THE HEADS of two large social networks have been threatened by Islamic State supporters with a social networking axe to grind.
The supporters have levelled their threats at Mark Zuckerberg of Facebook and Jack Dorsey of Twitter. They are angry that the sites attempt to limit their conversations, and are attempting to effect a change.
This goes down in a video, which is often the medium for this kind of thing. It's a long piece and includes images of Zuckerberg and Dorsey meeting an array of bullets.
The video, entitled Flames of the Supporters, was released by a group calling itself The Sons of the Caliphate Army. It attacks the CEOs and their companies for trying to block their accounts, and warns that they will respond with hacks and create more and more accounts.
The video closes with a written statement warning that the group will act if the deletion of accounts continues: "You are not in our league. If you close one account we will take 10 in return and soon your names will be erased after we delete your sites, Allah willing, and will know that what we say is true."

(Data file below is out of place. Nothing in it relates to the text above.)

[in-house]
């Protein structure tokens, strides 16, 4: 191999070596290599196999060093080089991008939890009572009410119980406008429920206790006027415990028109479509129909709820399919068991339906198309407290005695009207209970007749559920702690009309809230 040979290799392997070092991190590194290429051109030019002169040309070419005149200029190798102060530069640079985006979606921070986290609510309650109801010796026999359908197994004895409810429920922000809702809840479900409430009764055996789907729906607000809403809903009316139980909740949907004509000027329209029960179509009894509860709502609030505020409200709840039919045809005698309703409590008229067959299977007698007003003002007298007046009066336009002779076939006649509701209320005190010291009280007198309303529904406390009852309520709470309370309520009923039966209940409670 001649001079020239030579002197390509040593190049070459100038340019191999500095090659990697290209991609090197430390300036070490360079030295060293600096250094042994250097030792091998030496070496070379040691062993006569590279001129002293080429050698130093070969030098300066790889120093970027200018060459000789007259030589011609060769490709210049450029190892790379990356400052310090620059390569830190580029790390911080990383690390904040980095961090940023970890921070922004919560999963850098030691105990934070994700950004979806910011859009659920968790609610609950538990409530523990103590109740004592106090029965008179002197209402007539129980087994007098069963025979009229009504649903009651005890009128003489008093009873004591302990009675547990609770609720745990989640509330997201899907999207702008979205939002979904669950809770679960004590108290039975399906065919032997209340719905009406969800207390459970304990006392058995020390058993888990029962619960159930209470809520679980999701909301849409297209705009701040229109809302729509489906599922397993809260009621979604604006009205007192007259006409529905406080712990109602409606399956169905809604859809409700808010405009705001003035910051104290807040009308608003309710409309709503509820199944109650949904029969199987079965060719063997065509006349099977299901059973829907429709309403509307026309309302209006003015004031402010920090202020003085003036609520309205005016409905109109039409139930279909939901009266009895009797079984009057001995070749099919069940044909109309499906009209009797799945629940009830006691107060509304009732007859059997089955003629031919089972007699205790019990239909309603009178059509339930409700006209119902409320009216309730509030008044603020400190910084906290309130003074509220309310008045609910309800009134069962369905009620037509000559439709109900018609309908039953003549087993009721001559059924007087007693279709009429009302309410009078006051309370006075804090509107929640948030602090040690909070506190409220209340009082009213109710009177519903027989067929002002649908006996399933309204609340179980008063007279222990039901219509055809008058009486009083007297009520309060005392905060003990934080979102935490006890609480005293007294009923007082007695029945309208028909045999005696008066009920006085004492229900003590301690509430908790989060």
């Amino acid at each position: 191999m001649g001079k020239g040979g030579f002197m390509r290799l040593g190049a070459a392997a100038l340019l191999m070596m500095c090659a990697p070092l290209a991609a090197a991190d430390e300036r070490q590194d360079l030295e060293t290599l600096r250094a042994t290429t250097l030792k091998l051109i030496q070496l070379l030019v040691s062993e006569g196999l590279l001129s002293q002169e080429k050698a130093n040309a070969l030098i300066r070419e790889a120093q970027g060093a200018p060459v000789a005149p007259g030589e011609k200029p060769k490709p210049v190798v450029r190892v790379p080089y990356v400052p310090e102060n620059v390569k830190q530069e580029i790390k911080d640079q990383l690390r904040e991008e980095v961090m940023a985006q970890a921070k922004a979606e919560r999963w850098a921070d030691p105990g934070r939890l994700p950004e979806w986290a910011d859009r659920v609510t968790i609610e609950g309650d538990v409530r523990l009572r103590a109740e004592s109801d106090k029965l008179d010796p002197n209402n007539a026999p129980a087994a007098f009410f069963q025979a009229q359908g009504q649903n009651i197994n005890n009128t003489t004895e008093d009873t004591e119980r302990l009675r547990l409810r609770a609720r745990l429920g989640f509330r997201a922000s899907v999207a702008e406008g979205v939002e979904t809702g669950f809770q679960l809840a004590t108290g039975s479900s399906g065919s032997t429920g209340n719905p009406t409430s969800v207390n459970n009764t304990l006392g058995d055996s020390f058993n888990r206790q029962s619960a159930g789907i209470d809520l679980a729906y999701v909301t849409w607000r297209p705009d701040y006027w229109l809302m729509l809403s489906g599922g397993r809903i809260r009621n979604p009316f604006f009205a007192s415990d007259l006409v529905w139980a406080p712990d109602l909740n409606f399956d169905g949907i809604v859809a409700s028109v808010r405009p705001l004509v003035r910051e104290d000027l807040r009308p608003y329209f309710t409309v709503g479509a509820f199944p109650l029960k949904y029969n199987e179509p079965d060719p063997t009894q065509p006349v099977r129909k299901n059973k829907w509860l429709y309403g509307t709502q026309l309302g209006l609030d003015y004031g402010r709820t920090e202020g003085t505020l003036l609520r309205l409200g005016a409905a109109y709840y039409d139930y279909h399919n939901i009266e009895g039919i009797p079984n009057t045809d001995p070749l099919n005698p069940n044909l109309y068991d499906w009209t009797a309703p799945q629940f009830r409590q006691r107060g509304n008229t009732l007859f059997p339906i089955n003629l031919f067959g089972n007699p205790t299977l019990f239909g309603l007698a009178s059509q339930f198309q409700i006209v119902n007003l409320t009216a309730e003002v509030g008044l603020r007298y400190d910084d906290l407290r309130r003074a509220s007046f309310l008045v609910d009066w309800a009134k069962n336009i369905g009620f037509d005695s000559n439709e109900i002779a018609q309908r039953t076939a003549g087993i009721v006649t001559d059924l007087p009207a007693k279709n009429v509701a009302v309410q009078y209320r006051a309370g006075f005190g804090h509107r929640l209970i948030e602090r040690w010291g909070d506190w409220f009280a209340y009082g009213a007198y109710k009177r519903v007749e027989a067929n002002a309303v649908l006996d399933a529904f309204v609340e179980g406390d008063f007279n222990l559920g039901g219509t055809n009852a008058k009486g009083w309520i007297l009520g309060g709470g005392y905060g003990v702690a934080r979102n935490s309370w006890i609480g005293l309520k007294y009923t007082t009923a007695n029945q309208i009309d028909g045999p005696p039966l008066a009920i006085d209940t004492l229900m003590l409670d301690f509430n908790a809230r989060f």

Twitter and others have taken steps to limit the spread of hate speak and video. Twitter warned late last year that it will not tolerate such behaviour, and we know that Zuckerberg now surrounds himself with security staff and ain't keen on the heavy stuff turning up on Facebook.
"We believe that protection from abuse and harassment is a vital part of empowering people to freely express themselves on Twitter," said Megan Cristina, Twitter director for trust and safety, in December.
"We're updating the Twitter rules to clarify what we consider to be abusive behaviour and hateful conduct. The updated language emphasises that Twitter will not tolerate behaviour intended to harass, intimidate or use fear to silence another user's voice.
"As always, we embrace and encourage diverse opinions and beliefs, but we will continue to take action on accounts that cross the line into abuse." µ
You can't fault them for speed
Investigation reveals that malicious code was injected into the firm's payment page
Plus the three-for-free
And it's not just on Ubuntu, neither